Guy#1. hey are you going to the national hobo gathering?
Guy#2. nah man I’m waiting for my road dog to get out of jail.

I’m waiting for my future road dog to get out of jail too, though in her case it’s a dog shelter in Long Beach.

I met her at a pet adoption fair last Sunday and was compelled to hold her. She was so calm in my arms that I almost started crying. When I got home, I couldn’t stop thinking about her. The next day I emailed the shelter lady to inquire about adopting.

But am I getting her for the right reasons? And am I a suitable mom? Several things worry me.

1. I’m still grieving my late husband. Every day this week I cried on the way to work, and before going to bed. It felt as if he died a few weeks ago, not 17 months ago. I’m not like this all the time (anymore) but these sudden waves still catch me off guard.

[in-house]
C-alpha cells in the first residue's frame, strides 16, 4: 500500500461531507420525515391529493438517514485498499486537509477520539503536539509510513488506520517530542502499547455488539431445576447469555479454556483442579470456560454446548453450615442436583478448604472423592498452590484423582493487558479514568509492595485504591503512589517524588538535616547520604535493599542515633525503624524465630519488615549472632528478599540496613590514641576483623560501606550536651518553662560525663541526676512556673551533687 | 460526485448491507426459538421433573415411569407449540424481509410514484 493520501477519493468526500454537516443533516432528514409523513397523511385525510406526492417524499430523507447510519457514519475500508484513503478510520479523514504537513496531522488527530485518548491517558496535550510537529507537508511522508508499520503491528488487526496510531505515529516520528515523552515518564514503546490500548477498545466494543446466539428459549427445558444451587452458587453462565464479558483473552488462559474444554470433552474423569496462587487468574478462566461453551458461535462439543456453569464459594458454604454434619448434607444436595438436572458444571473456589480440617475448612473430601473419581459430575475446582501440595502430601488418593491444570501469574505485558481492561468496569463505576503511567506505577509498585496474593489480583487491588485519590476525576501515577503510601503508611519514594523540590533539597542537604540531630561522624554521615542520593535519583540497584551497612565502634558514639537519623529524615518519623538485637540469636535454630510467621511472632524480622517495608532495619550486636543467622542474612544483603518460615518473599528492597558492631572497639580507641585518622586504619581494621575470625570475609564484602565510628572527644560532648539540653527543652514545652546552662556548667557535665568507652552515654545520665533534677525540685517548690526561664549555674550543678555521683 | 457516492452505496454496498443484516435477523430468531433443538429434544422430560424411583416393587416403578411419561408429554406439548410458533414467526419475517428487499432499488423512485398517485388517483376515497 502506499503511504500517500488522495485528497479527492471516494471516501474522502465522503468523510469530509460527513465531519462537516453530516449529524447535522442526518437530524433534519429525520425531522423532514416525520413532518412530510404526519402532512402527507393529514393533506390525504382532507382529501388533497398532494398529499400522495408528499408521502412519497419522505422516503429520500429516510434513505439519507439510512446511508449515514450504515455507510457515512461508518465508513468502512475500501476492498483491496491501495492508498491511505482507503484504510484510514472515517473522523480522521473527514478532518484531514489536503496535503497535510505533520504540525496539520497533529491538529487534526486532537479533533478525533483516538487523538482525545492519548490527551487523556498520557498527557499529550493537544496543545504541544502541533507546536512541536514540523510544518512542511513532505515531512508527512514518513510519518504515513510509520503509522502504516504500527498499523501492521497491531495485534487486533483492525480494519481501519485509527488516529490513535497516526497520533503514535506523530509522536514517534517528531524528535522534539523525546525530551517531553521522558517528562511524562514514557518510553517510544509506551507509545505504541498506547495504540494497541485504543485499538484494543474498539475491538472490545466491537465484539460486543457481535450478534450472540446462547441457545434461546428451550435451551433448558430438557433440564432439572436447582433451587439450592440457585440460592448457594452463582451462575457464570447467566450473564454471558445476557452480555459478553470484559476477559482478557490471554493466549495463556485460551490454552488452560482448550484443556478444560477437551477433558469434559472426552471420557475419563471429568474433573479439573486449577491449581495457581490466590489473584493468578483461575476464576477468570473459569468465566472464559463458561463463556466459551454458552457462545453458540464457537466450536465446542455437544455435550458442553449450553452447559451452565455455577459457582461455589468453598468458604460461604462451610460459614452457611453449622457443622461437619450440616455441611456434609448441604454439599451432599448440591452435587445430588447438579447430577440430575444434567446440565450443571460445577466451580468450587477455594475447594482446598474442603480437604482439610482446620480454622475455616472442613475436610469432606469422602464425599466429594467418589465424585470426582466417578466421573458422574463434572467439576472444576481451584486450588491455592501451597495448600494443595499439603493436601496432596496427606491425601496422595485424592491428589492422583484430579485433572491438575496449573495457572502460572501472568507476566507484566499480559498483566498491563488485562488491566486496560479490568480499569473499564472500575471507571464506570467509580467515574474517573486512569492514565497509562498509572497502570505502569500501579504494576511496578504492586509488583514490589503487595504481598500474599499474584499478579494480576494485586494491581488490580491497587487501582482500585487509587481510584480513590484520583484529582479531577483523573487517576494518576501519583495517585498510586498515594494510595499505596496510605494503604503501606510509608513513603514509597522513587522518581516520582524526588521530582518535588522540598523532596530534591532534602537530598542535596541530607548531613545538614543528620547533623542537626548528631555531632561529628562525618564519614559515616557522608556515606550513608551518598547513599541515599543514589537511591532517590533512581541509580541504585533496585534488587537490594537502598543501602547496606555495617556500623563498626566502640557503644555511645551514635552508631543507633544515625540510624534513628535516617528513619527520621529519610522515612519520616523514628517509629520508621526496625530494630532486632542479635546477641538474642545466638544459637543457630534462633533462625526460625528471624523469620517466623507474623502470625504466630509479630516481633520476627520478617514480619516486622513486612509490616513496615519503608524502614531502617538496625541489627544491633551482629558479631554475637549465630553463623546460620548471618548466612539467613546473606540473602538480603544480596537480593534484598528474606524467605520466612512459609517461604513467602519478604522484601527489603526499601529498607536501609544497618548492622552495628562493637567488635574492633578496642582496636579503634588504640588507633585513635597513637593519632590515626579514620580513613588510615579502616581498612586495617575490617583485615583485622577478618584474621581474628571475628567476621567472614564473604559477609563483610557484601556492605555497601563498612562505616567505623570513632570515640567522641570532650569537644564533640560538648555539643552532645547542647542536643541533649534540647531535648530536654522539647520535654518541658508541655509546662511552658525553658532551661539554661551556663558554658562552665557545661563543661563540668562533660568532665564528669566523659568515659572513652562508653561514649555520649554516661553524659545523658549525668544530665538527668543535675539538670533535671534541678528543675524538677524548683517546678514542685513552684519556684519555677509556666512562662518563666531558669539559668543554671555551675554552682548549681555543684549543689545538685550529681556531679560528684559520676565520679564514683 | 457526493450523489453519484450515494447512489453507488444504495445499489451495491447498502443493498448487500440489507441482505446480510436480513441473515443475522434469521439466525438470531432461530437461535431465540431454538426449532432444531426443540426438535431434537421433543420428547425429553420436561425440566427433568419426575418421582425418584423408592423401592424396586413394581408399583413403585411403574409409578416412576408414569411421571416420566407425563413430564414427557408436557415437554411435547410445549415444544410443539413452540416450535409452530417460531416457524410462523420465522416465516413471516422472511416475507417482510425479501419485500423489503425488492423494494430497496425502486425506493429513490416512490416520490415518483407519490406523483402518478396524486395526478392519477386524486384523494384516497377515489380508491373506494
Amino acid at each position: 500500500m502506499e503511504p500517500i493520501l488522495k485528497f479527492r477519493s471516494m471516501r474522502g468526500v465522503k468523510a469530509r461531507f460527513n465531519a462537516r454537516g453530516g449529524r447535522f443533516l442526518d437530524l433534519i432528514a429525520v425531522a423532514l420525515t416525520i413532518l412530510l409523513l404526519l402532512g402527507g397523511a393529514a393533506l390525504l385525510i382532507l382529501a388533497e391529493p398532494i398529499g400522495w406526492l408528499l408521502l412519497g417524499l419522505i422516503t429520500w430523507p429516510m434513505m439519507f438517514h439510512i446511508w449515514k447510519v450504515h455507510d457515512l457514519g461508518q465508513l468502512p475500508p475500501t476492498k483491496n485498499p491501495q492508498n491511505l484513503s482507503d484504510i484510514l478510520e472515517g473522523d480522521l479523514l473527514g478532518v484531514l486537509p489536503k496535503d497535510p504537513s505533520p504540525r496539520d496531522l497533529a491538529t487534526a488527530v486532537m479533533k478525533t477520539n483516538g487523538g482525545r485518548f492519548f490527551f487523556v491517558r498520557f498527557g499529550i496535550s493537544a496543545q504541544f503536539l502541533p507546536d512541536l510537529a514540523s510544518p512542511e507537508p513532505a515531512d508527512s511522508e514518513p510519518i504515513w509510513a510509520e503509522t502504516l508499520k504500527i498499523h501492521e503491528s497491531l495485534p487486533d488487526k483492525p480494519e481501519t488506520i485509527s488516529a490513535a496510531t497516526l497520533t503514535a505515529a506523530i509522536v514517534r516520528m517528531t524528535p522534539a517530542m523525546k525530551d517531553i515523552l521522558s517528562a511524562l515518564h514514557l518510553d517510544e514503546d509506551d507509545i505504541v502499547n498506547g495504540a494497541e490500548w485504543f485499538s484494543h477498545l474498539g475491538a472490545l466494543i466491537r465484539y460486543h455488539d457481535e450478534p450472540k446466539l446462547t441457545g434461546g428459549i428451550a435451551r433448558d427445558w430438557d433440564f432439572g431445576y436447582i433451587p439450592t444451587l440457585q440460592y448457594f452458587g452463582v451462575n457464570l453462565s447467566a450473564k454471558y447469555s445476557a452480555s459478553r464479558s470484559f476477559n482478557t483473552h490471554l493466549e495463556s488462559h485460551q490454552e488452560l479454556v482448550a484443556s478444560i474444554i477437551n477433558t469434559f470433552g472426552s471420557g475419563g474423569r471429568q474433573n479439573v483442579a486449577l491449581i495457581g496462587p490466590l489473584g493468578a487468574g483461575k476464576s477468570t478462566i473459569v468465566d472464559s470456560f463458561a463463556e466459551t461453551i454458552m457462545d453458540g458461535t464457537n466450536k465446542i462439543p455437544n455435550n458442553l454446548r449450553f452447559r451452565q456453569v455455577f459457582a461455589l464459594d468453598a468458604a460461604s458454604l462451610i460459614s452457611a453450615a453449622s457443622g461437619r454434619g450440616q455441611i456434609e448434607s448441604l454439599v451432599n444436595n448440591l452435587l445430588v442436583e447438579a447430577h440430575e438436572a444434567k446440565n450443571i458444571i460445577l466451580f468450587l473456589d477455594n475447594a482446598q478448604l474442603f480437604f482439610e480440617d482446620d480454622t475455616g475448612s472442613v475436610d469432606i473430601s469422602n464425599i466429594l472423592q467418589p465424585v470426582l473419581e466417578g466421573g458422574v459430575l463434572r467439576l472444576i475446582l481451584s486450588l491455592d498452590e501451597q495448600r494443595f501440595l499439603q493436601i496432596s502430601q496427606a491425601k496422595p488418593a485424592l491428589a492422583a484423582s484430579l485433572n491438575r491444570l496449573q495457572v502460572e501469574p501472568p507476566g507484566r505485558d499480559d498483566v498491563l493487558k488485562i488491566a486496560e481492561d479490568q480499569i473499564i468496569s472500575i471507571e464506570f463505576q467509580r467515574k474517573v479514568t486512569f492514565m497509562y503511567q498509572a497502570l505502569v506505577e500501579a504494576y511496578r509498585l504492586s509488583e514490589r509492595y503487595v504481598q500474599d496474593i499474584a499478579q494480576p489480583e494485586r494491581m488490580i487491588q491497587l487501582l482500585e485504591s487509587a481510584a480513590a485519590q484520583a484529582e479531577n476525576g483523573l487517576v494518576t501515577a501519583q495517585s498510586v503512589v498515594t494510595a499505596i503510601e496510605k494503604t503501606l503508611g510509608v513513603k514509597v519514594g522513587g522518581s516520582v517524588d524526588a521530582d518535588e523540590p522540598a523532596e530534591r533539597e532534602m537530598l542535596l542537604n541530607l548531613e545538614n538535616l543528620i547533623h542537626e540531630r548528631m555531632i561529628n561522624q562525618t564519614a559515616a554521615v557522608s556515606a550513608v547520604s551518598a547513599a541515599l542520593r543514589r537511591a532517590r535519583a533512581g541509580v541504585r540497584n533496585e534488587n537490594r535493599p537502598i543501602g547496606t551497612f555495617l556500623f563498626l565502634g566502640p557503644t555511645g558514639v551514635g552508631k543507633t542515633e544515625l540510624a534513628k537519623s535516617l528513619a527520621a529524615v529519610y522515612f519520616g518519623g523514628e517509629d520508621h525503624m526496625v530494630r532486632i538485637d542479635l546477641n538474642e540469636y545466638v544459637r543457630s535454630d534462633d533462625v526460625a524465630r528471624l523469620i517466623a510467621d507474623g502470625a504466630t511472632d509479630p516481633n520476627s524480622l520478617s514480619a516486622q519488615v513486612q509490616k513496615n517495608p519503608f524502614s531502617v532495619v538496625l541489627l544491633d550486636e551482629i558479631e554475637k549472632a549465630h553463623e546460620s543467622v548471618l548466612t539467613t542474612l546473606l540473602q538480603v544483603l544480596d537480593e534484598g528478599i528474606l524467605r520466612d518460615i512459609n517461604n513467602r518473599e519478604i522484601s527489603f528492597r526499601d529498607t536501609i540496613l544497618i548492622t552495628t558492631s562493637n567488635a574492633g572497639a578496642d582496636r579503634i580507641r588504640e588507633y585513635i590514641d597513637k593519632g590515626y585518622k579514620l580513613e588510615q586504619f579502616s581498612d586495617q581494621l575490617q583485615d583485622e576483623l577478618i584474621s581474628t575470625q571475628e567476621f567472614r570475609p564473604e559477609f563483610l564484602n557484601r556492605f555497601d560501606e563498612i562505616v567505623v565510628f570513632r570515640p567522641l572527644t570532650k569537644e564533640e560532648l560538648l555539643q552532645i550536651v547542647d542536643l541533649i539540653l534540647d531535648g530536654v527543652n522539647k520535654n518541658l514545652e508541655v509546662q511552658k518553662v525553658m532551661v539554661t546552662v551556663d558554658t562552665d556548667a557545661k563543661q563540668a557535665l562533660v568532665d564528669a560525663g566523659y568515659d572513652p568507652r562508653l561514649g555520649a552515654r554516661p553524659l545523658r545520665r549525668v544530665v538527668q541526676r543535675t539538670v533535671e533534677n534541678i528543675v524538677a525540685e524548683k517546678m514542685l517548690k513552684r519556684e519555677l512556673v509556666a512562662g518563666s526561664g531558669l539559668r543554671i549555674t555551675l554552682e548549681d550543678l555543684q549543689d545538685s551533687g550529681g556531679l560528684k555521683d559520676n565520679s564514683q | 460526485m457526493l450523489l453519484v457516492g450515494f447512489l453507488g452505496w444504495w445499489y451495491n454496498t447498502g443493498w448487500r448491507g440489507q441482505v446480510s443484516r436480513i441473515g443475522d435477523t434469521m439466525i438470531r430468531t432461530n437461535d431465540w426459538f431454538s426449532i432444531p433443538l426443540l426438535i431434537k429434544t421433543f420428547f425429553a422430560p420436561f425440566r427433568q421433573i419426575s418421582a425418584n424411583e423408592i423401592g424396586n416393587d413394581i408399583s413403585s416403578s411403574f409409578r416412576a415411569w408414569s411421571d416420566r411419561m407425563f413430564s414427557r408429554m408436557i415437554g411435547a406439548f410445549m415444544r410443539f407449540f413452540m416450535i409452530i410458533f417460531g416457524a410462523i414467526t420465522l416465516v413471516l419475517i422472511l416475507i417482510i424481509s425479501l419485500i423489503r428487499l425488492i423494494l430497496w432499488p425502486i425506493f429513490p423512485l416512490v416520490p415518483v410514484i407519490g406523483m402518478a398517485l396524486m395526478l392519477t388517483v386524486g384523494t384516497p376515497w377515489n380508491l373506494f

2. I’m a writer who needs her space. Will I still be able to write with a puppy around?

3. I’m actually not allowed to have pets in my building unless it’s a service animal. My therapist is going to write a letter saying I need an emotional support animal (ESA), so we should be okay (unless she barks a lot or bites someone).

4. Do I have enough patience? Patience has never been one of my strengths, though I do feel like I’ve grown quite a bit in the last couple of years.

5. Am I prepared to commit to someone again, knowing that her life will be in my hands and one day I will feel the pain of losing her?

6. Will she like motorcycles?

I suppose time will tell. All I know is I miss having love in the house. I miss taking care of another, and I’m tired of thinking about myself (or the past) all the time.

This is a picture of my future road dog, Ruby. She’s the one with the white face, cocking her head at camera. Maybe one day she’ll be riding in a sidecar, wearing goggles, her little ears flapping in the wind.